The day that is dedicated to Christopher Columbus is still a holiday in San Francisco, although my daughter’s high school properly defines it as Indigenous Peoples Day.
But it means most city business doesn’t happy Monday or Tuesday, as the supes take a recess.
But there are a few things of note going on.
The Planning Commission is meeting in closed session with the city attorney Thursday/12 to discuss the city’s lawsuit against Judy Wu, who illegally converted a dozen Bayview houses into 49 apartments. City Attorney Dennis Herrera wants all of the illegal units removed, which makes sense from the perspective of enforcing the law — but in the process, 15 tenants who did nothing wrong stand to lose their homes.
They are mostly older African American veterans, and there’s not much room in the local housing market for them.
I am told by, as they say, normally reliable sources that the Planning Commission members aren’t eager to force the eviction of those tenants. The issue has been delayed for months, and won’t come back to the commission before November.
In the meantime, this secret meeting. Is it an effort by the city attorney to discourage the commissioners from cutting deal that would somehow legalize the units and keep the tenants in place? Or is there some way to make this work for everyone?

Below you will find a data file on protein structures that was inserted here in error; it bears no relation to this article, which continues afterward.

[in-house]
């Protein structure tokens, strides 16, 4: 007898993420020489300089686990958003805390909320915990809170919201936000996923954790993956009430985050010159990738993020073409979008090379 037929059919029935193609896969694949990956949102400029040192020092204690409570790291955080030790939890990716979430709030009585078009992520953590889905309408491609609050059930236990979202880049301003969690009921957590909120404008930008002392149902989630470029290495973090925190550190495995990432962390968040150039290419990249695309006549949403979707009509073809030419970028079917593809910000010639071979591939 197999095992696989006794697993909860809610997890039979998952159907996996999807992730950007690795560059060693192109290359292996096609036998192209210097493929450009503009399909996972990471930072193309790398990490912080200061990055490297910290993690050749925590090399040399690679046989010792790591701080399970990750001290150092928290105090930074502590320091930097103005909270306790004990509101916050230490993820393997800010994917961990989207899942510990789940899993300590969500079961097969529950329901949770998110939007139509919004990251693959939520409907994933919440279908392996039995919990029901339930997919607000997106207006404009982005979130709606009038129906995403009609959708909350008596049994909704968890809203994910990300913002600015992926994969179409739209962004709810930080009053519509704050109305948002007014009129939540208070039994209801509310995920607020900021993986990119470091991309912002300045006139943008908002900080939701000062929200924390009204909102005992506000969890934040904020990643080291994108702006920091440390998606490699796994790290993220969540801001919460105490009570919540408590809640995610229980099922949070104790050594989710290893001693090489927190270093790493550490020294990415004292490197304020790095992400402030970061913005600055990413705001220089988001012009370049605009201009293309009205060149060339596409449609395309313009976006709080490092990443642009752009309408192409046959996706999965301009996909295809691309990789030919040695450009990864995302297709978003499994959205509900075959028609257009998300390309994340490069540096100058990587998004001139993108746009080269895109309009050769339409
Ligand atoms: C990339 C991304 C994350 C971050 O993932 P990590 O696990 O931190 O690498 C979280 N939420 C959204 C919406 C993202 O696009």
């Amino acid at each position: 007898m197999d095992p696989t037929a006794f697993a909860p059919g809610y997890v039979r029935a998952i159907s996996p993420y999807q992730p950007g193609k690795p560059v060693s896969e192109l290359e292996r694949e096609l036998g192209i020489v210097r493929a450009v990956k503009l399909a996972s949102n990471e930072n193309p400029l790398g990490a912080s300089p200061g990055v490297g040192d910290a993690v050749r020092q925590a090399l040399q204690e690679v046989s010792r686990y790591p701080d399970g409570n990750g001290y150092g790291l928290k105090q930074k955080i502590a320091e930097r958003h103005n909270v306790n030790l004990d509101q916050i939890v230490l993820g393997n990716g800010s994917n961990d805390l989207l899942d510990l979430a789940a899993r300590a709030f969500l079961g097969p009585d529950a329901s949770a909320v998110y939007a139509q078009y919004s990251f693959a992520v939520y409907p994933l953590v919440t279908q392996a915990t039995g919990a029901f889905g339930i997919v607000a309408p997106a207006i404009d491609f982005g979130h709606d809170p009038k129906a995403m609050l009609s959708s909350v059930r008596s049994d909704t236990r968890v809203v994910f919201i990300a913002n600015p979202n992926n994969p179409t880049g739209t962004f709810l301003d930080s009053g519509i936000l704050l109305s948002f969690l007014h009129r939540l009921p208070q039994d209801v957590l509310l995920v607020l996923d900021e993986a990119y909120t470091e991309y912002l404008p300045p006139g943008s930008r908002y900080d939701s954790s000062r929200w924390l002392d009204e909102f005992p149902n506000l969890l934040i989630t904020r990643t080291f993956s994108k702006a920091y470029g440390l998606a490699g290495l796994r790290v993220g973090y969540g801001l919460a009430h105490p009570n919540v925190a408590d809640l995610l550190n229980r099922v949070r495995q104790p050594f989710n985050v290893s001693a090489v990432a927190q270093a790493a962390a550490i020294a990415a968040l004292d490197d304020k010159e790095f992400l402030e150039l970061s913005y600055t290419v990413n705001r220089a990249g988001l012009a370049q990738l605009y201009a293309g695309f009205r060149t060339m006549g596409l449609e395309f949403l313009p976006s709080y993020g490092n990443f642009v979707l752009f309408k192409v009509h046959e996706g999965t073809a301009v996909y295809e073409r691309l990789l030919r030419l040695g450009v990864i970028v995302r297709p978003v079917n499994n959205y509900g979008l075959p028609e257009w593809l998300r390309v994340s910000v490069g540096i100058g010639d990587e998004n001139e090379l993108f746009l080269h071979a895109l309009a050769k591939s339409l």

(The city could, of course, fine Wu so heavily that she won’t make any profit at all of the units, but still allow the tenants to stay. Maybe there’s another way to do this, and I hope that’s on the agenda.)
The Police Commission has once again delayed any discussion of Tasers. That suggests that the chief and the backers of the stun guns don’t think they have the votes.
Jon Golinger, political activist and author of the new Bay Guardian book Saving San Francisco’s Heart, will be reading and signing books Tuesday/10 at The Green Arcade, 1680 Market, 7pm. Tom Ammiano calls it “a must read for political junkies of all stripes.” If you can’t make it to Green Arcade, you can order a copy here.
Sup. Norman Yee wants to ban robot deliveries on the sidewalk. I can’t believe this hasn’t already happened.
San Francisco has a habit of waiting until new technologies start creating problems before we even think about regulating them. That’s what allowed Airbnb to wreak havoc on the rental market and allowed Uber and Lyft to screw up the traffic.
Does anyone really think that sending robot along the sidewalk to deliver packages is a good idea right now? With disabled people, strollers, kids, dogs, homeless people and everyone else on the sidewalks, and cars and bikes and pedestrians on the streets?
Well, apparently the Small Business Commission thinks it’s fine, because that agency urged the supes to put this on hold until a working group can study it.
That comes before the Public Safety and Neighborhood Services Committee Wednesday/11.